What’s in a Name?
I haven’t had many deep philosophical thoughts lately nor has anything (other than the Ebay fiasco) happened of interest so I started thinking along mundane lines. Like names.
My daughter, who was born in New York, was named Jordana. It never occurred to me that when I moved to Connecticut, the pronunciation would be so contorted that I would hate the name! We said “Jordana” with the second syllable (dan) rhyming with the first syllable in Canada. In Connecticut, it was pronounced, instead, like “Dan” Aykroyd. Soon we started calling her Jordy but at age 4, she announced (and wrote a note to be posted on the wall) that she was no longer to be called “Jordy.” It was back to Jordana. In college, she became Jo. Her husband sometimes affectionately calls her “Jojo.”
Nicknames are a funny thing. When I was in high school, I had a boyfriend Ricky. His mother called him Richard and his friends called him Rich. His baseball coach called him Dick. When I saw him at our 25th high school reunion, he was Rick. How can a person go through life like that? Doesn’t it promote split personality syndrome?
Speaking of nicknames, I was always sad that I never had one. That is, until I met a group of friends when I was in my 30’s who started calling me “Arlzie.” When I got my last license plate, by happenstance it was RLZ followed by 3 numbers. I felt like I had vanity plates!
My last name incurs a different type of problem. When I spell it out Y-O-L-L-E-S, people hear the first letter as “wye” and translate the “w” sound to a W. Hence, I receive letters to Arlene Wolles. I can’t tell you how many times I’ve been told by salespeople or officials that they can’t find my name in their records. “Look under ‘W’”, I say. They do, and they do.
My first husband and I named our son Lewis Harold, after my husband’s deceased grandfather and uncle. His grandmother was so thrilled with the honor that his first name was that of her late husband, that she gave us a huge monetary gift. “Had we known that,” my husband said, “we would have named him ‘Lewis Lewis’.”
Speaking of my ex-husband, he had a cousin whose name was Candy Mintz. If she ever became a stripper, we quipped, she wouldn’t have to change her name!
How about a first name that just doesn’t jive with the last? I remember a girl in camp named Simona Rosenblatt. There was a student in one of my classes named Wei Ling Goldberg.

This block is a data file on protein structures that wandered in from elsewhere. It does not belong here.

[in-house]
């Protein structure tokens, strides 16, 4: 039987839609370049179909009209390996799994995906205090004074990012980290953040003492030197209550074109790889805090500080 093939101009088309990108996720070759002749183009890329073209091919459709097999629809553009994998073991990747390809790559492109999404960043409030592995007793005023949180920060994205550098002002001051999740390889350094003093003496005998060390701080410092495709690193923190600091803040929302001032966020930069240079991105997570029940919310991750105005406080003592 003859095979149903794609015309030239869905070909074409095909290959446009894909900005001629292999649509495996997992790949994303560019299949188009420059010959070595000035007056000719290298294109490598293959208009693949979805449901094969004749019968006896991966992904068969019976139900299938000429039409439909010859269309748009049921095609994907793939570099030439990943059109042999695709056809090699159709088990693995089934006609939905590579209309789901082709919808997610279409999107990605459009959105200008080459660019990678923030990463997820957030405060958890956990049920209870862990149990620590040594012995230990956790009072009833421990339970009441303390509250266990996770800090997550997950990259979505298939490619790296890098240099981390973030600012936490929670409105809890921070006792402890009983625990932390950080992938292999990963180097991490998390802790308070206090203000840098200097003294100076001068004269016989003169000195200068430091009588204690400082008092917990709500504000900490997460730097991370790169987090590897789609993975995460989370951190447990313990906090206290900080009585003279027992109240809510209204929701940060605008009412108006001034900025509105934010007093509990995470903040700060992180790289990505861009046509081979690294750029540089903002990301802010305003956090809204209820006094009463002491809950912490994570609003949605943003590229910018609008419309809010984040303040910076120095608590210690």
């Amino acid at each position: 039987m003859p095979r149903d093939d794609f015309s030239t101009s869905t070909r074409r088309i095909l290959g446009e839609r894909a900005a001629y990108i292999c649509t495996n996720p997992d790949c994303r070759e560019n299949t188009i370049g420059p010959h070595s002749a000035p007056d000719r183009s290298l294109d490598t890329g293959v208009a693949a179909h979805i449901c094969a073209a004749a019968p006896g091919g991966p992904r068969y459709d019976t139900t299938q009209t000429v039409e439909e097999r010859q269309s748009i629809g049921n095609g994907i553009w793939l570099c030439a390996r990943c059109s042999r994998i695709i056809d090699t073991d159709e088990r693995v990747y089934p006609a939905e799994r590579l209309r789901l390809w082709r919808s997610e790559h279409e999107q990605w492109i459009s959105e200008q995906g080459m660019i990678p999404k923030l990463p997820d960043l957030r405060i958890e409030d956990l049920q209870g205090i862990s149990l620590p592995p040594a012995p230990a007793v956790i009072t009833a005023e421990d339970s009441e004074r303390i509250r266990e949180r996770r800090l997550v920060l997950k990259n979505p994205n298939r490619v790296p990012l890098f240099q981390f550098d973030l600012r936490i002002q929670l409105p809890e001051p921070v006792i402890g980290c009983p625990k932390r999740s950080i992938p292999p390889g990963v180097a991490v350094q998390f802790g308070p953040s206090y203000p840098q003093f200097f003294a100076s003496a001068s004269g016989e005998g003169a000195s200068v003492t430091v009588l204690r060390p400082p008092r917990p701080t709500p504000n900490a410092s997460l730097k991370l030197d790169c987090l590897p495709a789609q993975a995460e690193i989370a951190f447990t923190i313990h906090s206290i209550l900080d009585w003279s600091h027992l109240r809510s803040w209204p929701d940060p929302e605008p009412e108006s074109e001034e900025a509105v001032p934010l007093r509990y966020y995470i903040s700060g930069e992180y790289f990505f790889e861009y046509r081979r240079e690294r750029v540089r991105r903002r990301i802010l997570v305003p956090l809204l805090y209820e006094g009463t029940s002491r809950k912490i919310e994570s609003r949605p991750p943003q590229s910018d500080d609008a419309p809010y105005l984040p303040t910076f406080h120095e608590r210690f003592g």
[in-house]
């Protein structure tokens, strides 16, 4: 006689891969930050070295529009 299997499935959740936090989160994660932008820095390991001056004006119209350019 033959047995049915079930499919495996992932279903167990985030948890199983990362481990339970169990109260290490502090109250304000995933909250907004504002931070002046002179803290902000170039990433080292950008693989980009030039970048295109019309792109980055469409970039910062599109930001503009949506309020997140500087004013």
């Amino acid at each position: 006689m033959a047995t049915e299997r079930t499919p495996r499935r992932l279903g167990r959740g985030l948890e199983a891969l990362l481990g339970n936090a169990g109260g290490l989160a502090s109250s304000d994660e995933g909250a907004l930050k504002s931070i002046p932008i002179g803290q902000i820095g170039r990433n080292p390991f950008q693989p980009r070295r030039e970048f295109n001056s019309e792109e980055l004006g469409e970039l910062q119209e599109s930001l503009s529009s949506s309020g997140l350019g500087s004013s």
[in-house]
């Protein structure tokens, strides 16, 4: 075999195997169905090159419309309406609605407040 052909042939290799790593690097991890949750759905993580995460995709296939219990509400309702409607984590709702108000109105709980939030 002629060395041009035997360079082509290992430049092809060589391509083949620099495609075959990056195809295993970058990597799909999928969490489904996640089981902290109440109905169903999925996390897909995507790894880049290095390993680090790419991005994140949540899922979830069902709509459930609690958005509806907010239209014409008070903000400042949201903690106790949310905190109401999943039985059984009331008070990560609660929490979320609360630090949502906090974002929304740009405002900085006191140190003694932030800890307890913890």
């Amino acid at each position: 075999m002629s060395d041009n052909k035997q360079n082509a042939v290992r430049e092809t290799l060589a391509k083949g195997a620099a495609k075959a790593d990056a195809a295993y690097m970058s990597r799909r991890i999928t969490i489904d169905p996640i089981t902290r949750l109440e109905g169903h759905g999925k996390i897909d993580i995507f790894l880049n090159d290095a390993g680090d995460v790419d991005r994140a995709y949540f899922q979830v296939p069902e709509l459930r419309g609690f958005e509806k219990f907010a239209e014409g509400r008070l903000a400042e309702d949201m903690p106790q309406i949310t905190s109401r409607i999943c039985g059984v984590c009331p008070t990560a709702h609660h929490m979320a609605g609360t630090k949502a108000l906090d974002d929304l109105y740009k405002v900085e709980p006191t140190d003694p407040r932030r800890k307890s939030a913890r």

But the funniest names I ever heard? I had a friend who taught in the Bronx many years ago who had African-American twins in class. They were named Twinta and Twanta.
And the weirdest spelling goes to my friend, Cym. Can you figure that out? Her mom, a bohemian, creative artist came up with it. Think Kardashian.
- Posted in: Miscellaneous
- Tagged: baby names, children, humor, names, relatives, weird names
Nice. My favorite name story comes from a different Arlene, my Step mom, Arlene. As a teacher in a south Bronx elementary school for thirty years she astonishingly reported that once every 5 or so years a “Female” Rodriguez, “Female” Canseco, sadly–etc. (Pronounced femalay) would be a student in her class. Apparently, upon receiving her new-born baby girl, the under-educated Hispanic new & excited mother thought that the word, “female”, on the gender-identifying bracelet placed by hospital staff WAS the baby’s name. (“Male”s ________ were also reported, however, far lass frequently.)
Funny story, Lew, I’ve heard it before but it is, of course, a propos to this blog post. Thanks for commenting on it.
Where I come from “Dan” rhymes perfectly with “can” as in “Canada.”
OK, I’ll have to think of a better example. I suppose vowels can be smooshed, flattened or lengthened depending on your place of origin. To me, Dan is so different from CANada.
This post made me laugh, with my name! What really got me were the little comics! Where did you find them?
Comics I found using Google Images. I love your name … are you the 5th child in your family?